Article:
The Pentagon made waves in the drone world last month -- and may now be preparing to unleash a torrent of foreign arms sales.
In the first such transaction seen outside of the U.S. or U.K., the Pentagon's Defense Security Cooperation Agency notified Congress of plans to sell the Italian air force a package of Hellfire missiles and laser-guided bombs. Once they're installed on Italy's fleet of Reaper unmanned aerial vehicles, this gives Italy a weaponized drone capability.
Now Spain wants in.
Hard on the heels of November's news, aerospace watcher Flightglobal is reporting that Spain, too, "will eventually try to weaponize its future fleet of General Atomics Aeronautical Systems MQ-9 Reaper unmanned air vehicles." As you'll recall, Spain only just placed its order for the Reapers in October, asking Congress to approve the sale of four unarmed drones from U.S.-based General Atomics, in a $243 million arms deal.
The country still plans to initially fly its Reapers as unarmed intelligence, surveillance, and reconnaissance (ISR) platforms. But now that Italy has received authorization to arm its drones, Spain will probably want to as well (possibly after 2020, by which time Spain's drone fleet should reach full operating capability).
How do we know this? In an indication of how quickly the multibillion-dollar international market for drones is developing, Spain is also seeking to buy domestically designed "Atlante" drones built by Airbus (OTC:EADSY) -- capable of carrying both sensors and weapons.
Who will win the drone (sales) war?
Atlante's sales price is not known, but its capabilities are -- and they're not remotely close to what General Atomics' Reaper offers. Half the length of a Reaper, and with a wingspan less than half as wide, Atlante flies at a top speed of just 120 mph -- less than half Reaper's top speed of 300 mph. Atlante is actually smaller than Reaper's predecessor, the well-known Predator drone, and accordingly can probably not carry much ordnance.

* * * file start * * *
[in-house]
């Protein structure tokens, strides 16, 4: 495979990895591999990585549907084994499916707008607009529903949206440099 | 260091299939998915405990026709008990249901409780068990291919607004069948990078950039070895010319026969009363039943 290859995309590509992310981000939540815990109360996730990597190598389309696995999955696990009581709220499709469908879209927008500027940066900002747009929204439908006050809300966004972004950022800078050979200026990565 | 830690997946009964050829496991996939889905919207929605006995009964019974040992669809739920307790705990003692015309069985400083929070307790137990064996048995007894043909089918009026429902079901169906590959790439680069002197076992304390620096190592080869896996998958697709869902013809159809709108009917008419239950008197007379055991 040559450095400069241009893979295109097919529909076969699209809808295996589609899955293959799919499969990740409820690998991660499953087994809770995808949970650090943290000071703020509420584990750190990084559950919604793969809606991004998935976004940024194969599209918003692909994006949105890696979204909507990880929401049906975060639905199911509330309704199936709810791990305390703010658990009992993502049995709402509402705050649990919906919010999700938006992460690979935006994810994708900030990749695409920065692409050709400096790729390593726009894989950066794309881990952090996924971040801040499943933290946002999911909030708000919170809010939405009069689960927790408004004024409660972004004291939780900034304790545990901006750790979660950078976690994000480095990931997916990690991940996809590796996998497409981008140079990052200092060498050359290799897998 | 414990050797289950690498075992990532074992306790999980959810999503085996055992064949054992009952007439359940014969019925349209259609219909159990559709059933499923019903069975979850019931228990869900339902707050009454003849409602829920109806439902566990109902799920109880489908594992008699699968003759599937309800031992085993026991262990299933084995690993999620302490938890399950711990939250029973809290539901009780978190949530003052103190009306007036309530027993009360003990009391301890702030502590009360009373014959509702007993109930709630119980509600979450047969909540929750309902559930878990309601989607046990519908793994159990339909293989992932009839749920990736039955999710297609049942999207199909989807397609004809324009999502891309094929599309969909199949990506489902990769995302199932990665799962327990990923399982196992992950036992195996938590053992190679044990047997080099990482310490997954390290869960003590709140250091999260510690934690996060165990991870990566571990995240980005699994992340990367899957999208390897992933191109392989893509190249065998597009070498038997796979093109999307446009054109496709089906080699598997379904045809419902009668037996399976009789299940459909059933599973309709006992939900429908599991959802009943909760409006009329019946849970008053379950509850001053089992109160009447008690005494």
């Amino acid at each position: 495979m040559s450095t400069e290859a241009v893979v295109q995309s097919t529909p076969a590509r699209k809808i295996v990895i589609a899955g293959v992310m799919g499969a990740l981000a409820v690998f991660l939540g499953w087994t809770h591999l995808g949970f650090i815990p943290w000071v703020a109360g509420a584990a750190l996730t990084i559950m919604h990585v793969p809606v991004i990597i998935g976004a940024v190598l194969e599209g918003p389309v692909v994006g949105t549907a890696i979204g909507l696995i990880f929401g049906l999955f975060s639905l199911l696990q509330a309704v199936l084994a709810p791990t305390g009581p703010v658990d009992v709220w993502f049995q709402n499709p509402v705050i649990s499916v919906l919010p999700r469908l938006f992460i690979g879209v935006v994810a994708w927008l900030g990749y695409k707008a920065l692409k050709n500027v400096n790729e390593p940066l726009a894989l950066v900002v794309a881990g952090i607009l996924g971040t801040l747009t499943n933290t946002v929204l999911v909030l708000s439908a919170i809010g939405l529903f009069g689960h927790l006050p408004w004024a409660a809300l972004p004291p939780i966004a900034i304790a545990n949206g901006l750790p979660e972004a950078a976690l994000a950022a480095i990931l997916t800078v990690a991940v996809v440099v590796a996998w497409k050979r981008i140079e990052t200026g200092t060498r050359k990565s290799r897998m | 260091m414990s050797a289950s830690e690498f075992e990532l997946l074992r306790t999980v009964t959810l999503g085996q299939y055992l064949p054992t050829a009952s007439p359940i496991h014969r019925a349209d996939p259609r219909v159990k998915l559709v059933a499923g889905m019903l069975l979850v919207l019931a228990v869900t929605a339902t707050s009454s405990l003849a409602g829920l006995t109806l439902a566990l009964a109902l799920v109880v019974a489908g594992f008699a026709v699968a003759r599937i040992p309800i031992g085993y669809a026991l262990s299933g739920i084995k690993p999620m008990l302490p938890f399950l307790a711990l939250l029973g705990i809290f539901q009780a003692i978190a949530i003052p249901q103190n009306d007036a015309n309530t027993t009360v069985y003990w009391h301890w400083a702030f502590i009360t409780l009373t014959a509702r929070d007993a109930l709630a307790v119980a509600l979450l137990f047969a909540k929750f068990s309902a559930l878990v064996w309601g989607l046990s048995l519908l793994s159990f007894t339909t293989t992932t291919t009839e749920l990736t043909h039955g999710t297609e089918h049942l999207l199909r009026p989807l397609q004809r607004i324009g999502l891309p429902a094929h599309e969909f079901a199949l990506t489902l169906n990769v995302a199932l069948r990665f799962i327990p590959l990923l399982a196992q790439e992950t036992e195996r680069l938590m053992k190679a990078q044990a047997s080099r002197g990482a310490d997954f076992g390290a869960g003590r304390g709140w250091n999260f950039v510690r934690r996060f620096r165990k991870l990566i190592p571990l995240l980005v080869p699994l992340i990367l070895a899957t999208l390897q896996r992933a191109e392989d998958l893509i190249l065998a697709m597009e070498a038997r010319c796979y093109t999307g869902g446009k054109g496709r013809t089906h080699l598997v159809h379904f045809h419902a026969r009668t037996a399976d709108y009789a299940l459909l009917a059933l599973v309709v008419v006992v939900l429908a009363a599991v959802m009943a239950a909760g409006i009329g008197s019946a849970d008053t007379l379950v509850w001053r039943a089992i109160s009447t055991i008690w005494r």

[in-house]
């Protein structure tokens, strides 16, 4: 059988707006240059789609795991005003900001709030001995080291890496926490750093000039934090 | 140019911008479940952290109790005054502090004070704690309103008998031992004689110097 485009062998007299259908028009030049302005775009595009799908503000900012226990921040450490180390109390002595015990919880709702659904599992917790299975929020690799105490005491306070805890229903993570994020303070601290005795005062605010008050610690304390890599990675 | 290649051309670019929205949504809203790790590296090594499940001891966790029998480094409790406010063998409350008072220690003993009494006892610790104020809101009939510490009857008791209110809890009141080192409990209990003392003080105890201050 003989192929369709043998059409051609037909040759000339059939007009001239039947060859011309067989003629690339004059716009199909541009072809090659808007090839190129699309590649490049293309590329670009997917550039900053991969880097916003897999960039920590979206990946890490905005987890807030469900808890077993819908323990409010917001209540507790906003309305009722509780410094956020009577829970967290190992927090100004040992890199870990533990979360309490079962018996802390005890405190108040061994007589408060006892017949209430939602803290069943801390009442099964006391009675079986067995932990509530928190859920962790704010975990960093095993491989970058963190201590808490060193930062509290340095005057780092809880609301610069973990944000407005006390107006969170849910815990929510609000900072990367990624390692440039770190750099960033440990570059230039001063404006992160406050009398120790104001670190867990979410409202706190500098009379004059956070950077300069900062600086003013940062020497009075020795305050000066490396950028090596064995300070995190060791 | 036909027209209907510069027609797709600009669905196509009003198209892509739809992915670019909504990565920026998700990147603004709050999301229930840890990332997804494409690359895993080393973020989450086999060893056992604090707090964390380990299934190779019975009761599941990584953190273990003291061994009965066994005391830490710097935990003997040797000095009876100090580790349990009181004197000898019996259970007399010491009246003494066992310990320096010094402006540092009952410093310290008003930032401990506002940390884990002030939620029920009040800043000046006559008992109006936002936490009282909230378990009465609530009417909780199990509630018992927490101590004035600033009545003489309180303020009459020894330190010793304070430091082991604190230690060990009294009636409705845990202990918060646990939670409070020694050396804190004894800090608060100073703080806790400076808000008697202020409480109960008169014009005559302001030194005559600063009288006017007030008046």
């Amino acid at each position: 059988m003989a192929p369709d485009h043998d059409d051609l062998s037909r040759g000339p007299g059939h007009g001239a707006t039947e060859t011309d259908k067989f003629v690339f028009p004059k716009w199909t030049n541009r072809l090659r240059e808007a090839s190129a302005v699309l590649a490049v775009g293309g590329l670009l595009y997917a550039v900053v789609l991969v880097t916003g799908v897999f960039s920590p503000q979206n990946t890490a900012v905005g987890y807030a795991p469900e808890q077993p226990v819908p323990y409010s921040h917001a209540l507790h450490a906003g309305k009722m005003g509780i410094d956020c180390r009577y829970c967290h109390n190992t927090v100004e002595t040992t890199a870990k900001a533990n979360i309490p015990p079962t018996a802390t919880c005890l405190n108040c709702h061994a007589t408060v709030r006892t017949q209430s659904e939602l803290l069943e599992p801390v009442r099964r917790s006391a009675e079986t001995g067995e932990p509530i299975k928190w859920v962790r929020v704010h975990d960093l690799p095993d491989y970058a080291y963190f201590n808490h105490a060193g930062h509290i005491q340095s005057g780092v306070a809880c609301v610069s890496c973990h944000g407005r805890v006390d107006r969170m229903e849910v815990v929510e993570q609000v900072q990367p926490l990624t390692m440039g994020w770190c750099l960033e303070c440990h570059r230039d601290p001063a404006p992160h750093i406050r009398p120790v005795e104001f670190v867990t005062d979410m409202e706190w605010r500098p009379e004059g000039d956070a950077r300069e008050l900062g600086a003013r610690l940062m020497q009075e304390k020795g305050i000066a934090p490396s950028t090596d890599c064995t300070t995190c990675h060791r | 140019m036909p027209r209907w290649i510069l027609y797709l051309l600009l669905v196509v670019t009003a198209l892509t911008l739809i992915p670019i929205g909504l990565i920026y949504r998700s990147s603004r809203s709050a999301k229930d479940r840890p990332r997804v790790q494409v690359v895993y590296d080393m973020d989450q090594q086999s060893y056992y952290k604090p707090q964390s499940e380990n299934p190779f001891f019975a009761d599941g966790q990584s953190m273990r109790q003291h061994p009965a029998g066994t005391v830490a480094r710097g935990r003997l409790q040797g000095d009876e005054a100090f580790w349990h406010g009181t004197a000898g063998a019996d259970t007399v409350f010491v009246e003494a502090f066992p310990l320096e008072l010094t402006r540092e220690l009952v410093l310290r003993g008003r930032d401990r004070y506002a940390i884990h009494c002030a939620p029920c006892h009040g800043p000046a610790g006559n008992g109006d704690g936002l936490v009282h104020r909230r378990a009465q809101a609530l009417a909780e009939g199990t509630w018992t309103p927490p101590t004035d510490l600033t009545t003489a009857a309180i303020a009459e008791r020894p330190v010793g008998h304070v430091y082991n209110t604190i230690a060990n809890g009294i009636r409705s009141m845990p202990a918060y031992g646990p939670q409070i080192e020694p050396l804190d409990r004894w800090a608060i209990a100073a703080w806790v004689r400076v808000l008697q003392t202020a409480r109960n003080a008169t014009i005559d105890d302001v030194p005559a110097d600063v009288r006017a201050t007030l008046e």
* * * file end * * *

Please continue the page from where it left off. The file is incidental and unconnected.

Just as important as the Reaper's greater capabilities, though, may be its "first-mover" status. As Flightglobal explains, one of the reasons Spain is focusing on Reapers is because the drone has "commonality with NATO allies." In other words, other NATO countries are already buying Reapers, and new drone buyers want to operate the same systems to better coordinate with their allies on NATO operations.
What it means to investors
As a result, the more drone sales American companies book now, the more likely they'll be successful at selling additional drones later. With international drone sales already a $6.4 billion market, and moving rapidly to $10 billion annually, this bodes well for U.S. drone manufacturers that have already established a beachhead in European militaries.
AeroVironment (NASDAQ:AVAV), for example, has sold its RQ-11 Raven drones to multiple European nations -- Italy, Spain, and the U.K. among them. Northrop Grumman (NYSE:NOC) recently inked a deal to supply NATO with five Global Hawk high-altitude, long-endurance surveillance drones. In a separate deal, Northrop is continuing to negotiate with Germany over a $1.3 billion sale of four tailor-made "Euro Hawks" to the German military in particular. If these UAVs succeed in becoming the de facto "NATO standard" for military drones, selling more of them will get just that much easier.
Meanwhile, General Atomics continues to make inroads of its own. In addition to Italy -- and Spain -- we learned this week from Vice News that NATO ally Canada is also looking to buy weaponized Reaper drones. Reportedly, Canada likes the drones' "significantly greater" endurance in comparison to manned fighter jets, their "wide range of capabilities," and in particular, their ability to loiter on station for a long time, then "provide an immediate precision strike" when a target appears.
After years of "loitering" about the international arms market, America's defense contractors might finally get a chance to "strike" a few deals of their own.